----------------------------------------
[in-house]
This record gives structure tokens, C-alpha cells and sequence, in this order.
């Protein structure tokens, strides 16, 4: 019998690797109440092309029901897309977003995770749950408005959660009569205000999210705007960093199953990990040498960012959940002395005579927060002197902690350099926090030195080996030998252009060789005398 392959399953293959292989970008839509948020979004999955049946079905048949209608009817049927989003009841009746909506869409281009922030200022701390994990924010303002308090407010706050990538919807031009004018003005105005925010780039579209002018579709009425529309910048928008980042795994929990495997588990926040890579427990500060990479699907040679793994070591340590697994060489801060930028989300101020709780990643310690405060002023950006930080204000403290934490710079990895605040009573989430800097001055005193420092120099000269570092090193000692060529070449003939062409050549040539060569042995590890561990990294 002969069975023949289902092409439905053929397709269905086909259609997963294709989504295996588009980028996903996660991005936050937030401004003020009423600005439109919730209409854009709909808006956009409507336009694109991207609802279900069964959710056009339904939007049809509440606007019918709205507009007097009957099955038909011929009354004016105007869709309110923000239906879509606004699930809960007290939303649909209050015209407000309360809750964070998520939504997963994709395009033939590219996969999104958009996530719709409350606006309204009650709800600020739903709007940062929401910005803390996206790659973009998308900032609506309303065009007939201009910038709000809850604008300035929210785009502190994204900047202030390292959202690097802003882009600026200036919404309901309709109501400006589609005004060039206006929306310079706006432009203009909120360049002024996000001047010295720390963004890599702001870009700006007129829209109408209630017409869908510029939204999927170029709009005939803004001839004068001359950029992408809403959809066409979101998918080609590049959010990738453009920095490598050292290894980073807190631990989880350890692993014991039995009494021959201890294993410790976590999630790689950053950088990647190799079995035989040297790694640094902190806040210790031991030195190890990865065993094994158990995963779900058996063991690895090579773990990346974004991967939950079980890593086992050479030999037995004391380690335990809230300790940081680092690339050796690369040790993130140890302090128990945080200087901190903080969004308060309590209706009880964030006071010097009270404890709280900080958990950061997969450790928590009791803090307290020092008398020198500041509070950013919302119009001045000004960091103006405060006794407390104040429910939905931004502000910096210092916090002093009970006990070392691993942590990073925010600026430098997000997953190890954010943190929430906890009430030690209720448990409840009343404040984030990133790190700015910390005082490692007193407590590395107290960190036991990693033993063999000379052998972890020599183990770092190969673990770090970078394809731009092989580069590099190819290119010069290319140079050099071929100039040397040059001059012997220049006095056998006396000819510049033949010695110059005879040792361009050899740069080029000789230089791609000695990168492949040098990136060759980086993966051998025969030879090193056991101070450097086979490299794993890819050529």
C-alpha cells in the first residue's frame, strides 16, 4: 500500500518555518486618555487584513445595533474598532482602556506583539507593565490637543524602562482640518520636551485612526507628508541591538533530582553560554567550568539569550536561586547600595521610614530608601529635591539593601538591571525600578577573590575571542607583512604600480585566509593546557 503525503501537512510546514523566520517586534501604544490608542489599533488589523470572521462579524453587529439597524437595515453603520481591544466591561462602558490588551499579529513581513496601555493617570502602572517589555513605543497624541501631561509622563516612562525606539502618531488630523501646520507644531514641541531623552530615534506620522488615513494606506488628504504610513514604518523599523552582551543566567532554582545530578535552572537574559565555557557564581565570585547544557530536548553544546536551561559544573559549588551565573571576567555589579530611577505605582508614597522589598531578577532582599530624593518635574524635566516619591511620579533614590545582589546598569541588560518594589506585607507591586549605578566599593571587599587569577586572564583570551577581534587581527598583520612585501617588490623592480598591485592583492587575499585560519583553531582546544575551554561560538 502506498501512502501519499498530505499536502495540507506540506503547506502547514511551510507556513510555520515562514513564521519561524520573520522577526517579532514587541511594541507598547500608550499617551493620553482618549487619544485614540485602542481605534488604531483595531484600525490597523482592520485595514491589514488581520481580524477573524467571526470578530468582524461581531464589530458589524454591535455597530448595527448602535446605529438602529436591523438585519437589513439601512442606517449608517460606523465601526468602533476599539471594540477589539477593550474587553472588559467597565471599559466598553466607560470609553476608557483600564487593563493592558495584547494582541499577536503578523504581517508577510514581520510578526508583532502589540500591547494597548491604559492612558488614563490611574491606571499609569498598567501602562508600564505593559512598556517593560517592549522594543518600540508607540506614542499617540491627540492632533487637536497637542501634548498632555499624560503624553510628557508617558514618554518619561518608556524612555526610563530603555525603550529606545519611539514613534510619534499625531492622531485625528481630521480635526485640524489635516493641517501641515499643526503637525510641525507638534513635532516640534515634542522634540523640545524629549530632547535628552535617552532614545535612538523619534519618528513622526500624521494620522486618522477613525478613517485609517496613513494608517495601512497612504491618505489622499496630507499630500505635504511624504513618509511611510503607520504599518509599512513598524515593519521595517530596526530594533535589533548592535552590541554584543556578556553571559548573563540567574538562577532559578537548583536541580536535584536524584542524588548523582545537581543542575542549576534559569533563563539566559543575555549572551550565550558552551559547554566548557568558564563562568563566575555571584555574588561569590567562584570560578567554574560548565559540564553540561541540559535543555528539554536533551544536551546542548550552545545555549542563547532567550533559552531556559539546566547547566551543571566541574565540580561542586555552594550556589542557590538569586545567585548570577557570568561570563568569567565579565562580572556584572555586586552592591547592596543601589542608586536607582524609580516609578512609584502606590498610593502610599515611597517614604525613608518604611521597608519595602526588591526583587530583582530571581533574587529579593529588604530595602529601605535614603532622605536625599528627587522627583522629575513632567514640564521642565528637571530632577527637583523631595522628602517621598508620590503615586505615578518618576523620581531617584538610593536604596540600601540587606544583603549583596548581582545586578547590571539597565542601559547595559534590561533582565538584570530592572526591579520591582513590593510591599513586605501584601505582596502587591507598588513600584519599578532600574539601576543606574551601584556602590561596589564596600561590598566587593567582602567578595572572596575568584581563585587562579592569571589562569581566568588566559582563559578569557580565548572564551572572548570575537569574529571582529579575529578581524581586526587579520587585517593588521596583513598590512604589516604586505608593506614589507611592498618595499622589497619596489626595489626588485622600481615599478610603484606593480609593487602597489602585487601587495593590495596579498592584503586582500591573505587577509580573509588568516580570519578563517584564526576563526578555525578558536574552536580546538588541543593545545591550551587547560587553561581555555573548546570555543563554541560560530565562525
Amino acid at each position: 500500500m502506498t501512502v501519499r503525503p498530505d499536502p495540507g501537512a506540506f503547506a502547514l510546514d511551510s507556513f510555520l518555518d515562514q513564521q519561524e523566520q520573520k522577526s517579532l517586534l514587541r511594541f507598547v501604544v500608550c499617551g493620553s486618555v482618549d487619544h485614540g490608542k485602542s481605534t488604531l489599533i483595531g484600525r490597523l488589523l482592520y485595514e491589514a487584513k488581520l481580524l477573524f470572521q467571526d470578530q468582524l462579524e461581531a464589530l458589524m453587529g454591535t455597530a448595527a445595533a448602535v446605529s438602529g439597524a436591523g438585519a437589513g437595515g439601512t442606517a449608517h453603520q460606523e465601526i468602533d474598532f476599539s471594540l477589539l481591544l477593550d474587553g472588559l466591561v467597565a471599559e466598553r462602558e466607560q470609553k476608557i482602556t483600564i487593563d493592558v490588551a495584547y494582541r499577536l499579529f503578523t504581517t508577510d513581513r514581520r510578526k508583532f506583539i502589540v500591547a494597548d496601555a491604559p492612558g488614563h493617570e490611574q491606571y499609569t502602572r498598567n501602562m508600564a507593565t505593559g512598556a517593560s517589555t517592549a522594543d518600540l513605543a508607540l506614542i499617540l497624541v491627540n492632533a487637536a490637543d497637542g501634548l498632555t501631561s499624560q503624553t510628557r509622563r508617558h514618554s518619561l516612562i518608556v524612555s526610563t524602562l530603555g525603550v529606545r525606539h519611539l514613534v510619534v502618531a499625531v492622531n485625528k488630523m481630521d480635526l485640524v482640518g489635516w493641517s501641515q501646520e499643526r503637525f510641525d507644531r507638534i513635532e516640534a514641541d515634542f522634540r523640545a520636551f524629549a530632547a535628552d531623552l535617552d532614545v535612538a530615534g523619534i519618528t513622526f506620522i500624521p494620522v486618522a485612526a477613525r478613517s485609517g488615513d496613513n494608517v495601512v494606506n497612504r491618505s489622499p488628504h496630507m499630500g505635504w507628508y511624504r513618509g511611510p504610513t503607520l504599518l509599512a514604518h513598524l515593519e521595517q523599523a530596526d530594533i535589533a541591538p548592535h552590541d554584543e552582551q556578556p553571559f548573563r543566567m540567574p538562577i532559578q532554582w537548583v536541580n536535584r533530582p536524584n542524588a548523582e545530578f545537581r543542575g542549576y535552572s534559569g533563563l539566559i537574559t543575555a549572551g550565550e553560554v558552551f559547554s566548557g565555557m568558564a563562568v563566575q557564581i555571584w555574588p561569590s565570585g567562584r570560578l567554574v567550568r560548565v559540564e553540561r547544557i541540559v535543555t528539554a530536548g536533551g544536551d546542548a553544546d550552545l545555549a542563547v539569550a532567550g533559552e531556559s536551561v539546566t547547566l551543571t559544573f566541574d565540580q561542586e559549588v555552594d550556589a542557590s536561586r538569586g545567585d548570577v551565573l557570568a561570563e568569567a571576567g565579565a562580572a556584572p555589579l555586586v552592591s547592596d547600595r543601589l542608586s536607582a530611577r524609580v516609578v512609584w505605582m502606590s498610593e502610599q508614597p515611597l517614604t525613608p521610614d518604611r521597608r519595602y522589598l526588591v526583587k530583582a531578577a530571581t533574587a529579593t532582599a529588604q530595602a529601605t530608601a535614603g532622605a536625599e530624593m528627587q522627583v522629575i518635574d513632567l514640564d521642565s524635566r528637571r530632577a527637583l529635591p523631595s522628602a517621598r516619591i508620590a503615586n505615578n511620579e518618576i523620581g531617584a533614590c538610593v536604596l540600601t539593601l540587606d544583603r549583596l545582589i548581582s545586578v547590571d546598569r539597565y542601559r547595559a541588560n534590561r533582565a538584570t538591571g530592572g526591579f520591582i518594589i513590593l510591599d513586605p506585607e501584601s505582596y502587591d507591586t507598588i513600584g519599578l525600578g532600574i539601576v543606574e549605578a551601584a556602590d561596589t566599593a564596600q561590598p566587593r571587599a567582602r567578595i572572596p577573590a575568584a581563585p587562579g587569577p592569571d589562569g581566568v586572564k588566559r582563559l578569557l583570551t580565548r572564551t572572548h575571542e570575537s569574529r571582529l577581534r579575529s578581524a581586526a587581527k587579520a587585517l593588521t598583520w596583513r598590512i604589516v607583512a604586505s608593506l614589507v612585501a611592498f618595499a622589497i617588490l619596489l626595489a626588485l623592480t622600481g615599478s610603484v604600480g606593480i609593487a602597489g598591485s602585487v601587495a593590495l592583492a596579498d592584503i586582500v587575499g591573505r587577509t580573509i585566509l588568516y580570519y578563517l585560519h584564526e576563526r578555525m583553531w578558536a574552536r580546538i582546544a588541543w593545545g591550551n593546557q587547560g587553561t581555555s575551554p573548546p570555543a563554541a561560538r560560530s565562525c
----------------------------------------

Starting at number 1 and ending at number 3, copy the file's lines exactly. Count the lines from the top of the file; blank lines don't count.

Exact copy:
[in-house]
This record gives structure tokens, C-alpha cells and sequence, in this order.
């Protein structure tokens, strides 16, 4: 019998690797109440092309029901897309977003995770749950408005959660009569205000999210705007960093199953990990040498960012959940002395005579927060002197902690350099926090030195080996030998252009060789005398 392959399953293959292989970008839509948020979004999955049946079905048949209608009817049927989003009841009746909506869409281009922030200022701390994990924010303002308090407010706050990538919807031009004018003005105005925010780039579209002018579709009425529309910048928008980042795994929990495997588990926040890579427990500060990479699907040679793994070591340590697994060489801060930028989300101020709780990643310690405060002023950006930080204000403290934490710079990895605040009573989430800097001055005193420092120099000269570092090193000692060529070449003939062409050549040539060569042995590890561990990294 002969069975023949289902092409439905053929397709269905086909259609997963294709989504295996588009980028996903996660991005936050937030401004003020009423600005439109919730209409854009709909808006956009409507336009694109991207609802279900069964959710056009339904939007049809509440606007019918709205507009007097009957099955038909011929009354004016105007869709309110923000239906879509606004699930809960007290939303649909209050015209407000309360809750964070998520939504997963994709395009033939590219996969999104958009996530719709409350606006309204009650709800600020739903709007940062929401910005803390996206790659973009998308900032609506309303065009007939201009910038709000809850604008300035929210785009502190994204900047202030390292959202690097802003882009600026200036919404309901309709109501400006589609005004060039206006929306310079706006432009203009909120360049002024996000001047010295720390963004890599702001870009700006007129829209109408209630017409869908510029939204999927170029709009005939803004001839004068001359950029992408809403959809066409979101998918080609590049959010990738453009920095490598050292290894980073807190631990989880350890692993014991039995009494021959201890294993410790976590999630790689950053950088990647190799079995035989040297790694640094902190806040210790031991030195190890990865065993094994158990995963779900058996063991690895090579773990990346974004991967939950079980890593086992050479030999037995004391380690335990809230300790940081680092690339050796690369040790993130140890302090128990945080200087901190903080969004308060309590209706009880964030006071010097009270404890709280900080958990950061997969450790928590009791803090307290020092008398020198500041509070950013919302119009001045000004960091103006405060006794407390104040429910939905931004502000910096210092916090002093009970006990070392691993942590990073925010600026430098997000997953190890954010943190929430906890009430030690209720448990409840009343404040984030990133790190700015910390005082490692007193407590590395107290960190036991990693033993063999000379052998972890020599183990770092190969673990770090970078394809731009092989580069590099190819290119010069290319140079050099071929100039040397040059001059012997220049006095056998006396000819510049033949010695110059005879040792361009050899740069080029000789230089791609000695990168492949040098990136060759980086993966051998025969030879090193056991101070450097086979490299794993890819050529």